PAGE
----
Boiling Over’s Coffee Vault, the popular independent coffee shop at Kent and Cambridge Streets in Lindsay, is taking a month to decide how it will fully react to a huge increase in the minimum wage.
It was less than a year ago when Miranda Popovic and her father were rear-ended trying to make a left-hand turn on a now-infamous straight stretch of road leading into Omemee.
Ten years earlier, her dad and her brother had been hit in the same area, again making a left hand turn into a driveway.
Lindsay and District Labour Council leader says minimum wage should never have been frozen in the first place.
Nicki Dedes and her family have ensured the Olympia Restaurant has been a downtown fixture in Lindsay for more than 100 years. The owner operator is used to “living on edge” in the restaurant business, given that profit margins in the industry are even lower than they are in retail – about three per cent.
The Lindsay Muskies dug themselves a hole that they couldn’t quite dig their way out of Tuesday night at the Recreation Complex as the Aurora Tigers clawed their way to a 6-2 win.
The Tigers, who outshot the Muskies by a count of 44-20 overall skated to a 3-0 first period lead. Zack Wilkie got the visitors on the board with a goal at 8:36 from Jake Bricknell, and Matthew Ferrari. Just over two minutes later at 11:10 Luca Esposito scored from Elijah Gonsalves, and Ferrari, then at 17:09 it was a short handed tally from Jake Bricknell that was assisted by former Muskie, and Lindsay native Austin Eastman.
In the second period things were a little more even. The two teams each enjoyed a number of power play opportunities, but neither team was able to bulge the twine.
In the third the Tigers cranked up the pressure again firing seventeen shots at Lindsay rookie goaltender Blake Curran. Ferrari scored from Brock Welsh at the 45 second mark to put Aurora up by four before Lindsay’s Jake Dale scored an unassisted goal at 4:47 to break Jack Irvine’s bid for a shutout.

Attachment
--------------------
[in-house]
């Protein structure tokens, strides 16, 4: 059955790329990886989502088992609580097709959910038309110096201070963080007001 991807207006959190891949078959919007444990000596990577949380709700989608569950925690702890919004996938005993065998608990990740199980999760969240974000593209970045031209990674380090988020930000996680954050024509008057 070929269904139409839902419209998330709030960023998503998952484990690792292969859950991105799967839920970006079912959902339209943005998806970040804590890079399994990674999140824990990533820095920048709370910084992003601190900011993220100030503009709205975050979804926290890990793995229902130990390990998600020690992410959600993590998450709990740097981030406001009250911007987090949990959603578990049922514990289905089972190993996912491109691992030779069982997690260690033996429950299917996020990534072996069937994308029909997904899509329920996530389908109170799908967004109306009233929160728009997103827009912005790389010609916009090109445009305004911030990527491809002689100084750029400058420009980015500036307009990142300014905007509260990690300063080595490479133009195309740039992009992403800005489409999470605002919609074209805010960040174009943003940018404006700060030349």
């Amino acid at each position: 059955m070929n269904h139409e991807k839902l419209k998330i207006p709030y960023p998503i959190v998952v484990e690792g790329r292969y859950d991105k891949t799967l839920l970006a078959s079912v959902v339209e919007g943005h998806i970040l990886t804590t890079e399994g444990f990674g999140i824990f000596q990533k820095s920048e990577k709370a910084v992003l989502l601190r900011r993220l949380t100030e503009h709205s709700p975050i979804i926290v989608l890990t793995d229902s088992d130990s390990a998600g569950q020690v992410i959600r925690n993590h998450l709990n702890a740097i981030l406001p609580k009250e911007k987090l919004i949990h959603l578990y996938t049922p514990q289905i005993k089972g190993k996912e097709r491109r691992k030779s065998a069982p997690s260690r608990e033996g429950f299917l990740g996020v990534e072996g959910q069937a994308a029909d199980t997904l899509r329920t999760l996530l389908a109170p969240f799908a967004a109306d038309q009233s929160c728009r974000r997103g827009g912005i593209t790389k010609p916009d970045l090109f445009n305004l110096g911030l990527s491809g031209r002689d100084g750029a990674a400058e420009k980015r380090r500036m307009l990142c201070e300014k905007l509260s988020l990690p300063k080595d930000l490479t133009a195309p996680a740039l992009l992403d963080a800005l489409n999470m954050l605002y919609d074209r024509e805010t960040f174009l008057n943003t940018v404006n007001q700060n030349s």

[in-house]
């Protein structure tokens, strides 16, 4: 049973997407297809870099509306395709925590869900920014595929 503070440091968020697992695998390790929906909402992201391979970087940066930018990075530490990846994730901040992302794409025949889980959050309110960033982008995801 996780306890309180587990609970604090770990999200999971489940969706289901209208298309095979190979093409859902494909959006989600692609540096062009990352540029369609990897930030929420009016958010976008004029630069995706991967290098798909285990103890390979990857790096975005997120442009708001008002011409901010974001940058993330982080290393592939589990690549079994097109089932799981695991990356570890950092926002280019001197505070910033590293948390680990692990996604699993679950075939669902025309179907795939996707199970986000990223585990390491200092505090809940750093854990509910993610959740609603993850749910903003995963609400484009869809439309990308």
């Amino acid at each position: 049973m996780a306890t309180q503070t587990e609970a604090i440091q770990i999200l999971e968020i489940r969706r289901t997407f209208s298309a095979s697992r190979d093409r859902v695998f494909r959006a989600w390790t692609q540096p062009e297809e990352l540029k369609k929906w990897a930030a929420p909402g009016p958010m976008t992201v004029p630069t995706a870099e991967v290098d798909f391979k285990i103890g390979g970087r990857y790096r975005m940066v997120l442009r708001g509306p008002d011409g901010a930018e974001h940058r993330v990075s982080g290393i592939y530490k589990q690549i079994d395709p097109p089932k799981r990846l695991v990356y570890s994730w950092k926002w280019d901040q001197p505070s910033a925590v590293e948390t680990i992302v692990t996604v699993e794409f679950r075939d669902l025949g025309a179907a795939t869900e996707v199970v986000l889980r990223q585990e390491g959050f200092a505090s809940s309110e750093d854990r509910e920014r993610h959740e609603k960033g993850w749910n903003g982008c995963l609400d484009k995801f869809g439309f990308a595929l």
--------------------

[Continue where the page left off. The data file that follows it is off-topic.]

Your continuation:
The goal was Dale’s 2nd of the year. Hopes of a Lindsay comeback though were dashed by a pair of Tiger goals from Wilkie, and Joseph Mizzi. Wilkie’s goal came on the power play at 7:10 and was assisted by Mizzi and Bricknell, then Mizzie’s goal at 11:06 was set up by Bricknell, and Wilkie. The Muskies rounded out the scoring when Ben Sellars notched his 6th of the year from Noah Vandervinne at 11:41.
The next action for the Muskies is Friday night in Lindsay as they host the Trenton Golden Hawks.
When politicians dream, they dream in roads. They dream of roads connecting cities and towns (especially their cities and towns) and that these roads will then bring more people.
More people means more tax dollars. More roads also means more infrastructure for businesses, and those businesses in turn will perhaps choose a better connected Kawartha Lakes as their home.
Delores O’Riordan’s passing suddenly at the age of 46 is heartbreaking for countless reasons.
Her voice is immediately recognizable, her harmonies defining The Cranberries, one of the most important bands to emerge from the 1990s. For many of us, she defined our youth; our maturation into adults with emotional, political and spiritual awareness.
Imagine a French bakery. A boulangerie. There are racks of warm baguettes and country loaves with slightly blistered crusts. And croissants, of course. In a see-through case are the day’s cookies and tarts. Maybe a surprise, too. One day there are chouquettes (what Timbits aspire to be in their dreams), another day there may be buttery, dense Breton kouign-amann.
An early first period goal, and three unanswered second period goals were the difference as the Lindsay Muskies fell to defeat at the hands of the Markham Royals by a score of 7-2 Sunday afternoon in Markham.
Every morning at the Ross Memorial Hospital, representatives from each patient care area gather for a ‘bed meeting.’ The best way to describe this meeting is with an air traffic control analogy, according to Kim Coulter, coordinator of employee & community relations at Ross Memorial Hospital and RMH Foundation.
One of Lindsay’s signature parks, Rivera, may look all torn up but most of it is completely open to the public.
(Not that there’s a lot of jungle gym activity in Lindsay in mid-January.)